“By order of the company, Benjamin I. Fairfield, Pres., G. W. Huff, Secretary. May 10th, 1849.


Criminal Annals, Part 9: The Placer Times – Indian Problems

vol1no01p1 Masthead

Masthead of Placer Times, first edition

The first newspaper published in Sacramento, California, the “Placer Times,” ran weekly from April 28, 1849 to April 13, 1850, and tri-weekly until June 7, 1850 when it ceased publication. Its founder and editor was Edward C. Kemble, who was from an eastern newspaper family and at 19 had become the editor of the Alta California in San Francisco.

Since the Placer Times printed events that occurred in the greater Sacramento area, including the gold mines in the foothills of the Sierra Nevada, it is an ideal publication in which to search for local news.

The major problems experienced in the mines at that time were attacks by the Native Americans and the retaliation by the miners or, vice versa. In its second edition, dated May 5, 1849, there are two front page articles that best describe this problem. One is regarding two Indian attacks on the northern boundary of El Dorado County, the Middle Fork of the American River, the second describing acts of retaliation by the miners.

“Placer Times, Saturday, May 5, 1849 ‘Indian outrages – seven white men murdered.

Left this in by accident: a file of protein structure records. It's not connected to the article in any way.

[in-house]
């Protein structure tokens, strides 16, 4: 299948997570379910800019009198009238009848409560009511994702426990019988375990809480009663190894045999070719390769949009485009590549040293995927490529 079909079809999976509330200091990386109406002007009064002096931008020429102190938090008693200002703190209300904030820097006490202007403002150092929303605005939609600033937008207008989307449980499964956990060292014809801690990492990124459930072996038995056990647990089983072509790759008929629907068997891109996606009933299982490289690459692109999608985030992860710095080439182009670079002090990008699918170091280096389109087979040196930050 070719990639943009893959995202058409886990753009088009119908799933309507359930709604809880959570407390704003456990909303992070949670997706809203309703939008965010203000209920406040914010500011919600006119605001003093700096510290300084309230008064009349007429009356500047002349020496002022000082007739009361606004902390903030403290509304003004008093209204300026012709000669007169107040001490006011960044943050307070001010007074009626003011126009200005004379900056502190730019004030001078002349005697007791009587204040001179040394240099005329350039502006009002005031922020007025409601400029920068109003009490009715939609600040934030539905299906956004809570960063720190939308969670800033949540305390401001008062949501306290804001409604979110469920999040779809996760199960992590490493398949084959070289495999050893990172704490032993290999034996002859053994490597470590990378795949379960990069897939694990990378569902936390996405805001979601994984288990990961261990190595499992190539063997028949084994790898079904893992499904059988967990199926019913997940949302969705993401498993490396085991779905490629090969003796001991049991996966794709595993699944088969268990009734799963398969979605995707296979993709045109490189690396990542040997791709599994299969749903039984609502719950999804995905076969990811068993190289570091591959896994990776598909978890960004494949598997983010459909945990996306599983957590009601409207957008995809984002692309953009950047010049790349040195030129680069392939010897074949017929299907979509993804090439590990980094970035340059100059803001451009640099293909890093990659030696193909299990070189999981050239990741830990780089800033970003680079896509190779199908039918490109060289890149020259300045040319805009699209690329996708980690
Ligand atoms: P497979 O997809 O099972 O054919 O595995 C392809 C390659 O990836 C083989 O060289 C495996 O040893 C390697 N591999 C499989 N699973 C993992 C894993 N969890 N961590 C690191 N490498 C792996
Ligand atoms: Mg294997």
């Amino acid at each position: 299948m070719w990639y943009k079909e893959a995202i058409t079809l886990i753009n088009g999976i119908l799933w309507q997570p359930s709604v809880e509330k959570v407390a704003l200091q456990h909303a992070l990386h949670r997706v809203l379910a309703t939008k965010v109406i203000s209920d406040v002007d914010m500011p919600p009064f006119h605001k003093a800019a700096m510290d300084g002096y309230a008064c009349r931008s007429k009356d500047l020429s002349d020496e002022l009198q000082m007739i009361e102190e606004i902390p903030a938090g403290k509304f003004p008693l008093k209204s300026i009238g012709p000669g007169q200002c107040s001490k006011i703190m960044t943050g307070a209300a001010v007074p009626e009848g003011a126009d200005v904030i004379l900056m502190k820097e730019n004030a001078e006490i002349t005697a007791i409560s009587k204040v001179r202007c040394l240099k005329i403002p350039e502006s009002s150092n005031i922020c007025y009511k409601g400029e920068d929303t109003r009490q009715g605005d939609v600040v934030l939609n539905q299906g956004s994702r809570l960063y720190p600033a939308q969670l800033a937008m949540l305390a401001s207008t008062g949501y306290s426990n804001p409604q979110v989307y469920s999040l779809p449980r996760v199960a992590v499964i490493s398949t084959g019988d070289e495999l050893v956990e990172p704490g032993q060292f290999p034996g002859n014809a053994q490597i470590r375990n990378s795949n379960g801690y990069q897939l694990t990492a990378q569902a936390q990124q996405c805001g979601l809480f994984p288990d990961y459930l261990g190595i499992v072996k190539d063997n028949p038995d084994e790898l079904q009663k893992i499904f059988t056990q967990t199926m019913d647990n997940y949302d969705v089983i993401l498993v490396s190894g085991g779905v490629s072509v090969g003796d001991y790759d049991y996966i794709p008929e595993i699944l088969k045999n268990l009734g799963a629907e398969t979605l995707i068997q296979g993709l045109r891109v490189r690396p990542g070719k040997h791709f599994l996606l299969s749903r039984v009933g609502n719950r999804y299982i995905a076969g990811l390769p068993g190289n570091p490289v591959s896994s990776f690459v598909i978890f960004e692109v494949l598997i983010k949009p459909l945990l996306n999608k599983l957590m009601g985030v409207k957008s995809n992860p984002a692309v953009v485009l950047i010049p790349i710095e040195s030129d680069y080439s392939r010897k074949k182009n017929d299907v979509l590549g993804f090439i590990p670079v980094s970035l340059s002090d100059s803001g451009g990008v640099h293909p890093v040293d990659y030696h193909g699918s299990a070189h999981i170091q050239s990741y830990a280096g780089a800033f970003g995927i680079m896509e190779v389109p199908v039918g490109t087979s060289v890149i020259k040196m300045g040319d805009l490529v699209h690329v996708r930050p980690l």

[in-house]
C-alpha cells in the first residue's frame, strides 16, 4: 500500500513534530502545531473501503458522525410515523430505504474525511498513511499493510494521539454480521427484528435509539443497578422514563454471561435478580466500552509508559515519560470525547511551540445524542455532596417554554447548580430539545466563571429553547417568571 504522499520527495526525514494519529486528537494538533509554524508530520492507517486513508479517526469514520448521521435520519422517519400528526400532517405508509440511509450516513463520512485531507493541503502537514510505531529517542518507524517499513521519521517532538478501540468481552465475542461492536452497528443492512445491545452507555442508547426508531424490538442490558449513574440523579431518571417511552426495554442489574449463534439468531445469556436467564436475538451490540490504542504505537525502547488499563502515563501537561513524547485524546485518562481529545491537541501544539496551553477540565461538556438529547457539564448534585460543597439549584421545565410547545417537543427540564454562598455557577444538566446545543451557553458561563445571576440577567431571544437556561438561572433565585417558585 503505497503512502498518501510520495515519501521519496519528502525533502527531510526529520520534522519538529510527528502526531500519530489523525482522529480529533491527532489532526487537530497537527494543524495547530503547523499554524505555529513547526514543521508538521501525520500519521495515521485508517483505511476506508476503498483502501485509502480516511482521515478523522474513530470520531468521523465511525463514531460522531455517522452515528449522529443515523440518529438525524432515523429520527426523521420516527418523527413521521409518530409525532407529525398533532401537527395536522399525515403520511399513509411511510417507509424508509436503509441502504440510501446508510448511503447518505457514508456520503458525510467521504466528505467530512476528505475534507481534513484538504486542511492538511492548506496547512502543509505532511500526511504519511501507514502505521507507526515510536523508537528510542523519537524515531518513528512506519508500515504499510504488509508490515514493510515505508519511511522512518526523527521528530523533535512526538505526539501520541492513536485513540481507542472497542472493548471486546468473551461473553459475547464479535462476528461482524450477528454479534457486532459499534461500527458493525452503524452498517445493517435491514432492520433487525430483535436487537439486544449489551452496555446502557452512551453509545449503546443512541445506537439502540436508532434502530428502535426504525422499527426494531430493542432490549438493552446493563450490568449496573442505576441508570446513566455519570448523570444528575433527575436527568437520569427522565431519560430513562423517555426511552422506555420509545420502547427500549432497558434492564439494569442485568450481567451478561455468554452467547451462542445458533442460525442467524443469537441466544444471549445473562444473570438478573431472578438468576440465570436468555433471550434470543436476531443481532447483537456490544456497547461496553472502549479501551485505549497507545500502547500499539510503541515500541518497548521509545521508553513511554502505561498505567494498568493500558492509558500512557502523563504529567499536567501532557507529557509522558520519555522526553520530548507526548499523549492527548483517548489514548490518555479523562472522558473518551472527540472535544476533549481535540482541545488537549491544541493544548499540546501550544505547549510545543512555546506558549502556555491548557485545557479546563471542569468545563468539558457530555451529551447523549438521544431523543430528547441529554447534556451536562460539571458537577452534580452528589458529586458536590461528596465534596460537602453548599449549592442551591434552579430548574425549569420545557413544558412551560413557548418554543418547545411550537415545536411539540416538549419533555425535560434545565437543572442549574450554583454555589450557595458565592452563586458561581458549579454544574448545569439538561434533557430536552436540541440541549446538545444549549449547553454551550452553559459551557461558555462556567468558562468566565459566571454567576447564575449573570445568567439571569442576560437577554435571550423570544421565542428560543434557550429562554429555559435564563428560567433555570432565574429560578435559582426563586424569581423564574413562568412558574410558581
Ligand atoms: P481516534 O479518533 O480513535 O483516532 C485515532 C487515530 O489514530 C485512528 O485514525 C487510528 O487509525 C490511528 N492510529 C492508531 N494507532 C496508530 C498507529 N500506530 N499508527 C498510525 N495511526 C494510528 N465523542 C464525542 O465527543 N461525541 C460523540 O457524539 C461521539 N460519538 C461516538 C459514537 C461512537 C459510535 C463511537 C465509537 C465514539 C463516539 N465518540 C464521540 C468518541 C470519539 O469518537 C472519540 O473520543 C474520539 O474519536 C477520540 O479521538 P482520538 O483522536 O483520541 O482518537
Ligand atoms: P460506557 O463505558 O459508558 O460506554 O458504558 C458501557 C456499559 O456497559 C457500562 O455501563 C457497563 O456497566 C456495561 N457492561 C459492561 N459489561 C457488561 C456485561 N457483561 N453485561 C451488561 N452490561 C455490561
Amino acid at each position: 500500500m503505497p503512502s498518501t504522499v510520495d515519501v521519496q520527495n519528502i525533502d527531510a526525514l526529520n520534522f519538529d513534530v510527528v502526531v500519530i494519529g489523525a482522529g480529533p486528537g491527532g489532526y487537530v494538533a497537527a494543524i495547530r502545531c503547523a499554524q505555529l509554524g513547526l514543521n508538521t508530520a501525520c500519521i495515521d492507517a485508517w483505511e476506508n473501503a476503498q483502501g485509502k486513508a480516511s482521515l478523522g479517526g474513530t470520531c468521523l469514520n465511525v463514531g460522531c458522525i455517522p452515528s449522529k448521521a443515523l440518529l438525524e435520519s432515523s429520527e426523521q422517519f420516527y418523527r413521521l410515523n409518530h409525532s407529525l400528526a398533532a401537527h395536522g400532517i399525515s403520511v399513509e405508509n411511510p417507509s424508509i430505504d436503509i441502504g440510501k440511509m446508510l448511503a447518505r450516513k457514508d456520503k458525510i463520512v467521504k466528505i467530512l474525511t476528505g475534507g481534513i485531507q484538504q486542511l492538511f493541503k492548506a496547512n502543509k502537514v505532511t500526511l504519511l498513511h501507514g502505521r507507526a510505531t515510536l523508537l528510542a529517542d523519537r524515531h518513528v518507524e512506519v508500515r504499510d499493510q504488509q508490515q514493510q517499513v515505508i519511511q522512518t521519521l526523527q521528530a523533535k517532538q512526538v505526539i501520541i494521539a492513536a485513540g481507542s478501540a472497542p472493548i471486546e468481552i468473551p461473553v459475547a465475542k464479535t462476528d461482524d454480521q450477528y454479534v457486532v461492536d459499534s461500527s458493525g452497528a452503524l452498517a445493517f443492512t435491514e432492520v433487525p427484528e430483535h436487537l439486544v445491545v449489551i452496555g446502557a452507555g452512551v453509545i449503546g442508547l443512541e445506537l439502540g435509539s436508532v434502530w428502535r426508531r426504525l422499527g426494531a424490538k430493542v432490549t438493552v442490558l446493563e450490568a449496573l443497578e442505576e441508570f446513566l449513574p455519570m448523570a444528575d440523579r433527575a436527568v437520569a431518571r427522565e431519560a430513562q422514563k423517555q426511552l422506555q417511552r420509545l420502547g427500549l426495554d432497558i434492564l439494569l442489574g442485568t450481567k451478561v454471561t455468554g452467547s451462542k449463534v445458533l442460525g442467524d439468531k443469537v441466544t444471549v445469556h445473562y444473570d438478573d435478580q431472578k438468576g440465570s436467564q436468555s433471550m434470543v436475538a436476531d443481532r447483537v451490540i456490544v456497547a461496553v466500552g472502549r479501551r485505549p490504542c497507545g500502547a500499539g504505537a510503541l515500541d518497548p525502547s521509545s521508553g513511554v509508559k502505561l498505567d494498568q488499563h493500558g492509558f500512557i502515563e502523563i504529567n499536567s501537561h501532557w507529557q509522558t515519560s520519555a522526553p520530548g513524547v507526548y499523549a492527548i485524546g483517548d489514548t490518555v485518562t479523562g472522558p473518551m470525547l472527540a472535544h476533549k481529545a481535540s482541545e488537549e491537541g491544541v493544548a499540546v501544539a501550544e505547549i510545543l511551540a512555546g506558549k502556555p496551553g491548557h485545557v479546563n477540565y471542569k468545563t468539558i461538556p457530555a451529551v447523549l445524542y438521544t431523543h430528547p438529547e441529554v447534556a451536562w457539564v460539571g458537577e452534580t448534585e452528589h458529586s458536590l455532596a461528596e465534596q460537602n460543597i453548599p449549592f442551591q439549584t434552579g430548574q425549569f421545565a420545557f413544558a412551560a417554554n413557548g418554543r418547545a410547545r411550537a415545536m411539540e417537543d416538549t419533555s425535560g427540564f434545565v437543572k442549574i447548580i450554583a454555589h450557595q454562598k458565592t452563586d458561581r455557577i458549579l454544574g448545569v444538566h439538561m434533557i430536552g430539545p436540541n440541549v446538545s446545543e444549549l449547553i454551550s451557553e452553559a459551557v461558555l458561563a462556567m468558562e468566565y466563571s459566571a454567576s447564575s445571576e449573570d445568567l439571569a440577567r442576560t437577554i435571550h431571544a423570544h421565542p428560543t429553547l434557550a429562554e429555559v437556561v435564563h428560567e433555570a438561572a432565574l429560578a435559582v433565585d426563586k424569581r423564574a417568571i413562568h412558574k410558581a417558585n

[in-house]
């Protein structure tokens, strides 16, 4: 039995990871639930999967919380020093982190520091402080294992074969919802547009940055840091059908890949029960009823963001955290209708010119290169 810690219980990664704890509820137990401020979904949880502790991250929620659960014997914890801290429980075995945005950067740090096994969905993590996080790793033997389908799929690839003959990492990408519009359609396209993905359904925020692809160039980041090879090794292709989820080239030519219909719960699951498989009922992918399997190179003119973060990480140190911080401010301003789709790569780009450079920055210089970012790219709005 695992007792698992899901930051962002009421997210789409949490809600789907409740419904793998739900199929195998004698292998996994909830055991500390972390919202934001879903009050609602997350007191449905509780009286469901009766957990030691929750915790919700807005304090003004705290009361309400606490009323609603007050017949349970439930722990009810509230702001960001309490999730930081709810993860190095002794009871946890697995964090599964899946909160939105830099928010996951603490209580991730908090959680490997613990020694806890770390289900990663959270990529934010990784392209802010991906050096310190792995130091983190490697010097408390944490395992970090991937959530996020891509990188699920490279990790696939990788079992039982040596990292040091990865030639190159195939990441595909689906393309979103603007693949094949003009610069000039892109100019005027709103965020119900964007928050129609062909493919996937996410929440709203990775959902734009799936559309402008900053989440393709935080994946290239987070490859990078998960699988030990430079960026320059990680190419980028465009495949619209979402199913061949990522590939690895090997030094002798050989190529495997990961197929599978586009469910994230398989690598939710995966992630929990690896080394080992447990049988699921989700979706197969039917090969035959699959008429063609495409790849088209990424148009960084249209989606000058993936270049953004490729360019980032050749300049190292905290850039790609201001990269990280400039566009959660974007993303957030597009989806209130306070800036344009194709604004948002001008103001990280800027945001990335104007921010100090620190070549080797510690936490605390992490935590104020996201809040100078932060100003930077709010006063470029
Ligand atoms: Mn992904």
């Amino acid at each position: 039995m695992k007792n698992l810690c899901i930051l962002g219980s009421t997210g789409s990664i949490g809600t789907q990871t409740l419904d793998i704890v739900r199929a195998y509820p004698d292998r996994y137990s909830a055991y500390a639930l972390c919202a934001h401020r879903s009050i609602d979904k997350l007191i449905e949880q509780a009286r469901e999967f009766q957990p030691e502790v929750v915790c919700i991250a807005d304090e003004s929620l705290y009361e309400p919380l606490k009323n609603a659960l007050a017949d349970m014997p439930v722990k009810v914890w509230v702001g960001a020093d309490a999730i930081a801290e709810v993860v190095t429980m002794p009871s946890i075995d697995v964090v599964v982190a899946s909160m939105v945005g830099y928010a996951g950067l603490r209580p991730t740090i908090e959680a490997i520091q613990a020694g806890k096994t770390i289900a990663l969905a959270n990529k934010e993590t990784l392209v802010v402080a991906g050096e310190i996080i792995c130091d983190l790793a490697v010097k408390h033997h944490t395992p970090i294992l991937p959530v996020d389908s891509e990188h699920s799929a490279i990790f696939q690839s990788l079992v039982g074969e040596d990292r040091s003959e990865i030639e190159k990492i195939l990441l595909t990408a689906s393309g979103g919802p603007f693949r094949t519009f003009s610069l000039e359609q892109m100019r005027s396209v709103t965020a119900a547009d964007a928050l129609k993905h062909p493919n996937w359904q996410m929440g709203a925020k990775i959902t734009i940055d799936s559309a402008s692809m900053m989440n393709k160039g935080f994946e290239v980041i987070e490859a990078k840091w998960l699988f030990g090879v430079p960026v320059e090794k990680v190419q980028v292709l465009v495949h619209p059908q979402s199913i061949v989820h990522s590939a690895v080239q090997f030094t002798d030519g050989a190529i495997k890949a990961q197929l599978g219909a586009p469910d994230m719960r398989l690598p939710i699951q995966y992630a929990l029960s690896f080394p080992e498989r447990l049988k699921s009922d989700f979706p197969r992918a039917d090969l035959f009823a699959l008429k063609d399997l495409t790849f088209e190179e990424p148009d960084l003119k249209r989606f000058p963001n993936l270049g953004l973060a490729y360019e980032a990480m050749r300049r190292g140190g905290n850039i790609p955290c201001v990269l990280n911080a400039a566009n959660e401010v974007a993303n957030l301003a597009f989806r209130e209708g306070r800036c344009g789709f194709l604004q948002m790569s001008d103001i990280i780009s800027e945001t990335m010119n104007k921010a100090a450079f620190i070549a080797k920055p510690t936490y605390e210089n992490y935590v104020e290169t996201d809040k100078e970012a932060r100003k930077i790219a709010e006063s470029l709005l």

“The past month has witnessed scenes of outrage and violence in the mines, and events have occurred to disturb the tranquillity hitherto pervading the mining community – creating a question never before experienced since the discovery of the gold. The particulars of these outrages committed by the Indians were communicated to us shortly after occurring, and subsequently confirmed. The first, the massacre of five young men on the Middle Fork took place on or about the 13th last. A party of eight had encamped on this stream, three miles below a worked deposit known as the Spanish Bar. Three of the number started out prospecting one day, purposing to be absent five days, but on their return they found their camp abandoned and picked up an Indian arrow near by. This alarmed them and led to an examination of the place, and stains of blood were found, together with a number of Indian arrows, and a purse of gold, recognized as the property of one of their missing companions. They immediately started for Culoma (sic), and arriving at the Mill reported the matter, and added their suspicious of foul play. A party was soon made up who accompanied them to the spot occupied as their camp, and resuming the search discovered foot prints leading from the place; these they followed, which led them to an Indian rancheria. Upon examination of the several lodges a blanket was found, identified as belonging to one of their companions. The Indians upon being charged with the murder of these men, betrayed fear and guilt, and finally attempted to escape. They were pursued and two of them killed. The names of the five murdered men were James Johnson, Nathan English, Benjamin Wood and a Mr. Thompson.